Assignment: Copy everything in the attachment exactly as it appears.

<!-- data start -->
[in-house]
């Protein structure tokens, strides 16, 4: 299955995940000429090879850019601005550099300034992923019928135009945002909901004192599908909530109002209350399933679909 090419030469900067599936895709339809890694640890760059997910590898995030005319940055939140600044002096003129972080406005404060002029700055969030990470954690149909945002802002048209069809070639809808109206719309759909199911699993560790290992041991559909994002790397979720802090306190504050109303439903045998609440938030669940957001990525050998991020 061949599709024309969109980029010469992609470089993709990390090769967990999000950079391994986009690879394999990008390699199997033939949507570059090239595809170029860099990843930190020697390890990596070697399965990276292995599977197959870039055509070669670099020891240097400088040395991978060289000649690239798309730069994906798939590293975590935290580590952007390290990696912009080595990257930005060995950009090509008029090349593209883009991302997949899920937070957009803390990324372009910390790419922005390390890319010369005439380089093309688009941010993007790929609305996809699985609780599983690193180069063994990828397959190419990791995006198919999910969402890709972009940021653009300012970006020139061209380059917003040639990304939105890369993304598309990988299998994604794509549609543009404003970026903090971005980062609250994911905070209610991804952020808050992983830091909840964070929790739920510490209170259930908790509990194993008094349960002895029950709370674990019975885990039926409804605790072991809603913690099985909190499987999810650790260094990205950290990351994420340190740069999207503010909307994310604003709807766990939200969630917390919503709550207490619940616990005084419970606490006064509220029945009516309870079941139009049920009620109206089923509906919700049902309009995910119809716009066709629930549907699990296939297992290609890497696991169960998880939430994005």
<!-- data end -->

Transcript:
[in-house]
């Protein structure tokens, strides 16, 4: 299955995940000429090879850019601005550099300034992923019928135009945002909901004192599908909530109002209350399933679909 090419030469900067599936895709339809890694640890760059997910590898995030005319940055939140600044002096003129972080406005404060002029700055969030990470954690149909945002802002048209069809070639809808109206719309759909199911699993560790290992041991559909994002790397979720802090306190504050109303439903045998609440938030669940957001990525050998991020 061949599709024309969109980029010469992609470089993709990390090769967990999000950079391994986009690879394999990008390699199997033939949507570059090239595809170029860099990843930190020697390890990596070697399965990276292995599977197959870039055509070669670099020891240097400088040395991978060289000649690239798309730069994906798939590293975590935290580590952007390290990696912009080595990257930005060995950009090509008029090349593209883009991302997949899920937070957009803390990324372009910390790419922005390390890319010369005439380089093309688009941010993007790929609305996809699985609780599983690193180069063994990828397959190419990791995006198919999910969402890709972009940021653009300012970006020139061209380059917003040639990304939105890369993304598309990988299998994604794509549609543009404003970026903090971005980062609250994911905070209610991804952020808050992983830091909840964070929790739920510490209170259930908790509990194993008094349960002895029950709370674990019975885990039926409804605790072991809603913690099985909190499987999810650790260094990205950290990351994420340190740069999207503010909307994310604003709807766990939200969630917390919503709550207490619940616990005084419970606490006064509220029945009516309870079941139009049920009620109206089923509906919700049902309009995910119809716009066709629930549907699990296939297992290609890497696991169960998880939430994005």